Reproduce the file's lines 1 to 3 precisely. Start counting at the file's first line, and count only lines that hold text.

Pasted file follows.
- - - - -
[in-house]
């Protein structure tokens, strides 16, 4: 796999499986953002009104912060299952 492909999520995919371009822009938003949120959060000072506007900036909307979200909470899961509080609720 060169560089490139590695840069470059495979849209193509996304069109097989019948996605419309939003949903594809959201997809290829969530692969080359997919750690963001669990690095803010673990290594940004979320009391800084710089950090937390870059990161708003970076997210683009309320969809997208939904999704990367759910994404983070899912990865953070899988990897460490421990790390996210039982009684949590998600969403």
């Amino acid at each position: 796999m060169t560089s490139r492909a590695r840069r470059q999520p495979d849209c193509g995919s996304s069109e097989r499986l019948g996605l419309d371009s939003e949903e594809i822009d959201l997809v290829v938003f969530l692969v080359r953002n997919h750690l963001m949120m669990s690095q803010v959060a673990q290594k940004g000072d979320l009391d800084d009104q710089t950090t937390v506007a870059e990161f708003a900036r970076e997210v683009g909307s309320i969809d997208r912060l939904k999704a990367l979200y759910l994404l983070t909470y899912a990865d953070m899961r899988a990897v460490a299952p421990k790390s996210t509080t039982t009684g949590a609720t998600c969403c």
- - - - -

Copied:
[in-house]
């Protein structure tokens, strides 16, 4: 796999499986953002009104912060299952 492909999520995919371009822009938003949120959060000072506007900036909307979200909470899961509080609720 060169560089490139590695840069470059495979849209193509996304069109097989019948996605419309939003949903594809959201997809290829969530692969080359997919750690963001669990690095803010673990290594940004979320009391800084710089950090937390870059990161708003970076997210683009309320969809997208939904999704990367759910994404983070899912990865953070899988990897460490421990790390996210039982009684949590998600969403």
């Amino acid at each position: 796999m060169t560089s490139r492909a590695r840069r470059q999520p495979d849209c193509g995919s996304s069109e097989r499986l019948g996605l419309d371009s939003e949903e594809i822009d959201l997809v290829v938003f969530l692969v080359r953002n997919h750690l963001m949120m669990s690095q803010v959060a673990q290594k940004g000072d979320l009391d800084d009104q710089t950090t937390v506007a870059e990161f708003a900036r970076e997210v683009g909307s309320i969809d997208r912060l939904k999704a990367l979200y759910l994404l983070t909470y899912a990865d953070m899961r899988a990897v460490a299952p421990k790390s996210t509080t039982t009684g949590a609720t998600c969403c």